Deciding Pre-Pharm,  PharmD

A Burnout’s Guide to Pharmacy School Applications

Ryback is a current P1 earning his PharmD at the University of Texas at Tyler Ben and Maytee Fisch of Pharmacy. He is a dear friend of mine and will make a brilliant pharmacist. I am thrilled to share his experience in preparing for PharmD applications!

This is dedicated to all current and future PharmD applicants who are on the fence about continuing their pursuit of becoming a pharmacist due to burnout.

I applied to the Fisch College of Pharmacy via the Early Decision track in the Fall 2018 semester; however, just a couple of months back in March 2018, I was burned out and ready to pursue other passions in my life that gave me much more satisfaction, such as potentially becoming a band director.

What I didn’t know at the time was that my burnout was the result of accepting a set of false beliefs about what pharmacy school was and what was awaiting students once they got out of pharmacy school. I had believed that pharmacy school was going to strip me down and reform me into something that I was not. I had bought into the statements regarding the job market of pharmacists becoming oversaturated without any context. I had twisted advice about the validity of a PharmD regardless of whichever institution conferred it upon me as a belief that considering the community and setting of a pharmacy school was a pointless endeavor.

By unraveling these misconceptions, I was finally able to not only make peace with myself but also relight my flame for pharmacy bigger and brighter.

By unraveling these misconceptions, I was finally able to not only make peace with myself but also relight my flame for pharmacy bigger and brighter.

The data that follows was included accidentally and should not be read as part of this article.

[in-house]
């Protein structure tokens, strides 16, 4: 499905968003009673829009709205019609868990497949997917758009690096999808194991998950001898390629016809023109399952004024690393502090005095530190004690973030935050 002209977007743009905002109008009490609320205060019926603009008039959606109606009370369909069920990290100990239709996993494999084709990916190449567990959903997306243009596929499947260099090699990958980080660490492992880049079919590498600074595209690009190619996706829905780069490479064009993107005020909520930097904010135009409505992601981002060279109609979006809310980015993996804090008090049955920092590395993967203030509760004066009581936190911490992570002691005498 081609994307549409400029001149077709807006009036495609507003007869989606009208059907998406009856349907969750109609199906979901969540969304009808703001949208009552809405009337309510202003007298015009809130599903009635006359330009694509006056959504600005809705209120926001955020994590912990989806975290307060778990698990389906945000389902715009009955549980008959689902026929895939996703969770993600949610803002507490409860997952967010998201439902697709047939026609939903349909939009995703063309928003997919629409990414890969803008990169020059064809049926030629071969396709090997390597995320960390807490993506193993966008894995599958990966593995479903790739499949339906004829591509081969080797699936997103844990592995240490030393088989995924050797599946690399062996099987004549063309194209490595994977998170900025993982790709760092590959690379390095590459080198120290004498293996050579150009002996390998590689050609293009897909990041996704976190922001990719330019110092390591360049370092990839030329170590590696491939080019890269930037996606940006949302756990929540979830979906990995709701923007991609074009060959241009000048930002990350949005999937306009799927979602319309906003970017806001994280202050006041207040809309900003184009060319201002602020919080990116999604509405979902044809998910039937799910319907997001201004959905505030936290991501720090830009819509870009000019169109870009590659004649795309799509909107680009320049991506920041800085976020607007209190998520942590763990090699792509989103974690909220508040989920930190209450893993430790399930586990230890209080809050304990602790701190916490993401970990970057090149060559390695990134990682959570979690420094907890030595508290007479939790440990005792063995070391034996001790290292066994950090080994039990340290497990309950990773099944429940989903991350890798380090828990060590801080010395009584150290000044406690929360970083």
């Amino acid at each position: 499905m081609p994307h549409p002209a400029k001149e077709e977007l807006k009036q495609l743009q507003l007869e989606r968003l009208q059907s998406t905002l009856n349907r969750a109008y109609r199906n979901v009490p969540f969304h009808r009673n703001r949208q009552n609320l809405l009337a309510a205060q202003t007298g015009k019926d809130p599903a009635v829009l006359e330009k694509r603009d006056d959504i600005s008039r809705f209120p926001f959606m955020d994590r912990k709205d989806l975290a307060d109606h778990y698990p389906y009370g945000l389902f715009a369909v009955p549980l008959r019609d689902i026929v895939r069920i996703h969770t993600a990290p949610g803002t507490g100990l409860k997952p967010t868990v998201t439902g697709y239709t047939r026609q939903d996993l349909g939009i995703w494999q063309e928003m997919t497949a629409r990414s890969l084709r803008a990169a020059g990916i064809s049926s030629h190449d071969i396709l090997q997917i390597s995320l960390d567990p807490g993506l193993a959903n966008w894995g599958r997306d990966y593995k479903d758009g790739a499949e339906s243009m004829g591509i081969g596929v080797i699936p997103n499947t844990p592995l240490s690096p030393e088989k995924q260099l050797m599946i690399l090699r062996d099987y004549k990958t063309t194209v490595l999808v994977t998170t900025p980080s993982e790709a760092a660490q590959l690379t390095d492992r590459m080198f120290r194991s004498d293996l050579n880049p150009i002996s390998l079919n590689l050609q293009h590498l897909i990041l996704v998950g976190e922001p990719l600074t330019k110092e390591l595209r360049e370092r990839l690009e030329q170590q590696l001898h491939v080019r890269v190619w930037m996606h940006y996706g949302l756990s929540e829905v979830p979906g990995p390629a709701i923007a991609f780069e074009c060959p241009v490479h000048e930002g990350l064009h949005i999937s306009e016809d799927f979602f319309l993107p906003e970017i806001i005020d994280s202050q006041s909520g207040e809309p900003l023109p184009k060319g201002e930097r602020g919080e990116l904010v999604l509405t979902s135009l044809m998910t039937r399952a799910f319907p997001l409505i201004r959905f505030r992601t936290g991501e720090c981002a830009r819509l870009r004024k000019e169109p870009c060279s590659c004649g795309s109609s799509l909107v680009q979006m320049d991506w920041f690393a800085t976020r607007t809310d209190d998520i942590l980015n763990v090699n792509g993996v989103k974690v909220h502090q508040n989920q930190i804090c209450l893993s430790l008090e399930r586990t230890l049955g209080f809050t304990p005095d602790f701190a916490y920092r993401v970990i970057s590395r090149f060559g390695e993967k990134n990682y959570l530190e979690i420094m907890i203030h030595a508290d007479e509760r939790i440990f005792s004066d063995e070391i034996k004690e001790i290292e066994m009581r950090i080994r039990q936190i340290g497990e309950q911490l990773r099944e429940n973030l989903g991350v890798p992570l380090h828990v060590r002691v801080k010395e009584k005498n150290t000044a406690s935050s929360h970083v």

Although being a pharmacy student demands many sacrifices, it is up to you if you allow your humanity to be sacrificed too. The many pharmacy technicians, pharmacy students, and practicing pharmacists that compose social media communities such as #TwitteRX on Twitter are great examples of professionals that are also human day in and day out. One of the biggest surprises that I’ve had as part of #TwitteRX was discovering that a pharmacist that I followed was also an alumna of the same band fraternity I was in! 

If you have any other passion aside from pharmacy, chances are there’s someone right now in the field who shares your passion too!

While it is true that the job market for pharmacists is becoming saturated, this is mainly true for the retail setting. Pharmacists are still in demand in other sectors (e.g. clinical pharmacy; nuclear pharmacy; ambulatory care pharmacy) and will be in demand for sectors yet to be created. As the biblical passage goes: “ask and it shall be given unto you.” Pharmacy students are told to no longer expect desirable positions upon graduation and passing of the NCLEX/MJPE. But, I argue that we should continue to be properly equipped with the necessary clinical skills of this profession and be bold in asking for ways to serve our communities. By doing this, desirable opportunities will become available to us.

During my interview process at the Fisch College of Pharmacy, I fondly remember Dr. Lane Brunner, the Dean of Pharmacy, giving a speech that emphasized the importance of a pharmacy program being the right fit for the applicant. At that point in his speech, I thought back to that false belief that regarded the consideration of the setting and community as pointless endeavors while considering a pharmacy school. Out of that belief, I thought back, “pharmacy school applicants should make themselves fit for the pharmacy school.” After that thought crossed my mind, it finally dawned on me how silly that statement really was. Pharmacists are trained to be servant leaders that serve their patients, and patients generally have the freedom to select and build a covenantal relationship with a pharmacist of their choice.

Regardless of whichever school you apply to, all pharmacy schools model this training in becoming servant leaders in the same way; it is up to you to select and build a covenantal relationship with your patient.

Conclusion

As a final word of advice, always abide by the Greek aphorism, gnothi seauton (“know thy self”) through your application journey. Stay true to why you want to be a pharmacist and resist the temptation to focus on what you can get from being a pharmacist.

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